Another view from the outer fringes

I always feel a little bit leery of posts like these because there’s nothing in the way of, say, regional or sociocultural provenance or shared stylistic cues drawing the selections together, nothing guiding them into cohesive genres or concepts with tidy boundaries.  These are fitted together mostly because they fit together somehow in my mind.

So this is actually a continuation of a post from a million years ago.   Beginning in the ’50s, and continuing into the ’80s, a spate of unusual, unhinged, otherwise untrammeled examples of musical individualism found their realization on the 45rpm record, that most democratic and affordable of the post-War recorded formats.  An overall concept that’s nothing particularly new in the Office Naps universe.

But the Beat Generation – its electrifying, groundbreaking forms and beatnik clichés alike – looms in some way behind each of these selections, even if it’s only inadvertent, and somehow the fact that these three 45s, which would have been unorthodox no matter their year of release, evoke the spirit of an entirely earlier decade seemed worth more exploration.  So here we go.

Tamara’s New Generation, Traffic (IRC 6943B)1. Tamara’s New Generation, Traffic (IRC 6943B)
Tantalizingly few credits to work with here.

Recorded in mid-1967, “Traffic” was released on the Chicago-based IRC Records.  IRC was operated to a large degree as a custom label – meaning that, for a fee, it would press a set quantity of a record for any artist or small recording studio.  IRC’s small LP run favored European folk music while its 45 discography, which extended from the early ‘60s until the mid-‘70s, included a relatively unfiltered cross-section of period sounds, including teen pop, sound effects novelties, gospel, personality records and, perhaps most notably, some mid-‘60s garage band singles by the Little Boy Blues, Placy Anatra & Jimmy Watson, Danny’s Reasons and the Phantoms.

And this selection?  Tamara’s deadpan spoken word meditation on the modern condition in “Traffic” – not to mention those charmingly artless flute accents – are the very image of youthful Greenwich Village existentialism of a decade earlier.   As with a lot of custom label output, obscure ysteries would often see release, but little else among IRC’s schedule would sound like “Traffic.”  Little else anywhere sounded like “Traffic,” though the Miriam 45 bears some passing resemblance.    (“Just Flowers,” the nominally more orthodox flipside, is a more psychedelic number that seems straight from some jam at the Golden Gate Park Be-In, again with flute and a bit of Tamara’s spoken word vocals).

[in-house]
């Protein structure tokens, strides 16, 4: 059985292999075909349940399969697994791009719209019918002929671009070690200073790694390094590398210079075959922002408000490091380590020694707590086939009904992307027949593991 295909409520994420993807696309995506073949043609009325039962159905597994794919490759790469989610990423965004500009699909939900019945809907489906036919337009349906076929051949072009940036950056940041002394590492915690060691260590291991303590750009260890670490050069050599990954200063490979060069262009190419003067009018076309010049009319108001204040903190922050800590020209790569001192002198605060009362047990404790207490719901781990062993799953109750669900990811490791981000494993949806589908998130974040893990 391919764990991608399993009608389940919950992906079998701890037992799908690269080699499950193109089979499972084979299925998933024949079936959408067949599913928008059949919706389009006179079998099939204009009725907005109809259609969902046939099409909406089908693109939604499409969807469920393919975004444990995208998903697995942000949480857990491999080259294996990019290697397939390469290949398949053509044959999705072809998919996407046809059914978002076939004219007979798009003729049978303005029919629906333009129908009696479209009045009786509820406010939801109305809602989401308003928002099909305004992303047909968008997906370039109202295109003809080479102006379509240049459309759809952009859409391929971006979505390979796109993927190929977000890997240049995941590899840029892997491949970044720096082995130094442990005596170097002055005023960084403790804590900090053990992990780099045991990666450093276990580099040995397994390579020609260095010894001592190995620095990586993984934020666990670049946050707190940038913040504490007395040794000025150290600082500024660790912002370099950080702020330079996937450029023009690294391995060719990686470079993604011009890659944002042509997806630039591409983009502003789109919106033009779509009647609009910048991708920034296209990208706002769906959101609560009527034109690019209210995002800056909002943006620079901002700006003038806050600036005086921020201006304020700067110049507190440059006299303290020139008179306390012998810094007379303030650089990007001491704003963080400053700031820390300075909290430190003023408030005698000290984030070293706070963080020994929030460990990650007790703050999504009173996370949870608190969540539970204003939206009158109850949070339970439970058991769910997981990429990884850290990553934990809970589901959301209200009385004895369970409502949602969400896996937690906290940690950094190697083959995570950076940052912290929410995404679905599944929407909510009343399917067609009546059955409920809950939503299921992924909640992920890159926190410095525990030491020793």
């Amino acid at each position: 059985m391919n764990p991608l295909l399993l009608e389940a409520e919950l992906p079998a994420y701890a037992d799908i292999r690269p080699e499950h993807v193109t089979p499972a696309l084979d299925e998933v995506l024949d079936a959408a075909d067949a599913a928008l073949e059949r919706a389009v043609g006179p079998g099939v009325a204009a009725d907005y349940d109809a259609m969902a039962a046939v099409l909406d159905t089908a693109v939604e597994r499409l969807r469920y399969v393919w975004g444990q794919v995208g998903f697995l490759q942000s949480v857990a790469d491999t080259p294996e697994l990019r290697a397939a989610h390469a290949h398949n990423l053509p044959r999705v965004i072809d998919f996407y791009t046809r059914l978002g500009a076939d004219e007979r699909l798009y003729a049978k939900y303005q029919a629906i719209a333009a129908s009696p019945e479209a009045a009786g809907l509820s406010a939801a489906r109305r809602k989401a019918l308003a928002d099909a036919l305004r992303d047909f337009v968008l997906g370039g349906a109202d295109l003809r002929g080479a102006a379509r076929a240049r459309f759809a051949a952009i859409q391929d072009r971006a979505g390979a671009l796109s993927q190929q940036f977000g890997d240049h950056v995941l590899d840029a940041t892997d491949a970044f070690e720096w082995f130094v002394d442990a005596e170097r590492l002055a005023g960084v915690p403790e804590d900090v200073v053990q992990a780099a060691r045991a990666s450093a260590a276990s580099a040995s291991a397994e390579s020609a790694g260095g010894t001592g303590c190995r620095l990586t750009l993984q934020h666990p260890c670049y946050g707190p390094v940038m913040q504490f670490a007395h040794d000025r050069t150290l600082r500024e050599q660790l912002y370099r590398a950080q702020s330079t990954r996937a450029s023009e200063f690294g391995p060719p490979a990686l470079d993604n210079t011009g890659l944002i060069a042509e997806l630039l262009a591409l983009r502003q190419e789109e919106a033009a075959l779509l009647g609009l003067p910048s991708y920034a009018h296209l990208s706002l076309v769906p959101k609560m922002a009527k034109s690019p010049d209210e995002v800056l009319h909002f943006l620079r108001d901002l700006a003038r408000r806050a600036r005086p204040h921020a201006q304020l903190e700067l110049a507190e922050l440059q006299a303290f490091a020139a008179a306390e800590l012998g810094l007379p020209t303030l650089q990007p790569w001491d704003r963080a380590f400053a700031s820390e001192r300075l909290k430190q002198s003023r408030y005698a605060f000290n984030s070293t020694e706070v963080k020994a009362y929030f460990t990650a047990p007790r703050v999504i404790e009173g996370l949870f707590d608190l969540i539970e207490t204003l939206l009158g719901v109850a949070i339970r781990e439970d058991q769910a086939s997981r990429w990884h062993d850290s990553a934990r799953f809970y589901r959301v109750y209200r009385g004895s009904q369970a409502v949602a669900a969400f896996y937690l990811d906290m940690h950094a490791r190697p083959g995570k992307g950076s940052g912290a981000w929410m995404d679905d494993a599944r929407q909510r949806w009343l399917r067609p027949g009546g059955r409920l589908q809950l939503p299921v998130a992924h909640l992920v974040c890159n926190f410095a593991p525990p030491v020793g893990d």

The Night People, Erebian-Borialis (Del-Nita DN-1002B)2.  The Night People, Erebian-Borialis (Del-Nita DN-1002B)
The Night People were a mid-‘60s Cleveland-area group.

While the Night People might read like your standard local mid-‘60s garage band on paper, it’s clear with this 1967 45 – the first of the group’s two releases – that something slightly different was going on.  To begin with, the a-side of this 45, a crudely psychedelic rave-up entitled “We Got It,” featured a prominent theremin, an instrument otherwise nearly unheard of in the context of local ‘60s rock ‘n’ roll.

This selection, “Erebian-Borialis,” is the yet-more-anomalous b-side.

Loosely-structured and freewheeling, it’s in the spirit of other early psychedelia, but the instrumentation and intimate production values of “Erebian-Borialis” are both quite unusual.   (The title itself seems to be a meaningless invention.)  Like “Traffic,” this side is simultaneously of its time and out of time; “Erebian-Borialis” succeeds in being utterly psychedelic, while little but a fuzzed-out electric guitar separates it from the flute-and-bongo coffeehouse aesthetic of a decade earlier.

“Erebian-Borialis” featured the group’s guitarist Terry Paul, drummer Greg Paul (likely on the bongo), bassist Joe Rose – and his brother Frank Rose on the recorder.   (Vocalist Bob Holcepl is not heard here.)

The Night People’s second 45, while also excellent, is much more in the vein of straightahead period garage band records.

The New Bangs, Go-Go Kitty (Prism 45-PR-1935)3. The New Bangs, Go-Go Kitty (Prism 45-PR-1935)
According to Buckeye Beat, the New Bangs were a studio-only project composed of members from two Dayton, Ohio combos.

The first of these, the Dawks, were a working group that included Terry Lawson (vocals), Jim Henson (lead guitar), Mike Clark (rhythm guitar), Lou Gore (drums) and Larry Henry (bass).  They recorded several times for the Prism Records label, their discography notably including “Good Thing,” a ringing gem that appeared on WONE: The Dayton Scene, a battle-of-the-bands compilation, in 1966.

And the second combo was the Bangs, an otherwise undocumented girl group.

This side was released in early 1966.  Even by the standards of b-sides – where the weirder, anything-goes material tended to live – “Go-Go Kitty” is a strange artifact, a shambling teenage head trip that transcends novelty by its sheer uncompromising, uncommercial wigginess.    It makes sense that this might have been a studio lark.  It’s certainly nothing like “Get Back in Your Tree,” its pop a-side.

The group released a second 45 (“The First Time b/w “She’s Gone”), also on the Prism label, but these sides again bore no resemblance to the madness of this selection.

Thanks goes to Buckeye Beat for much of the information.

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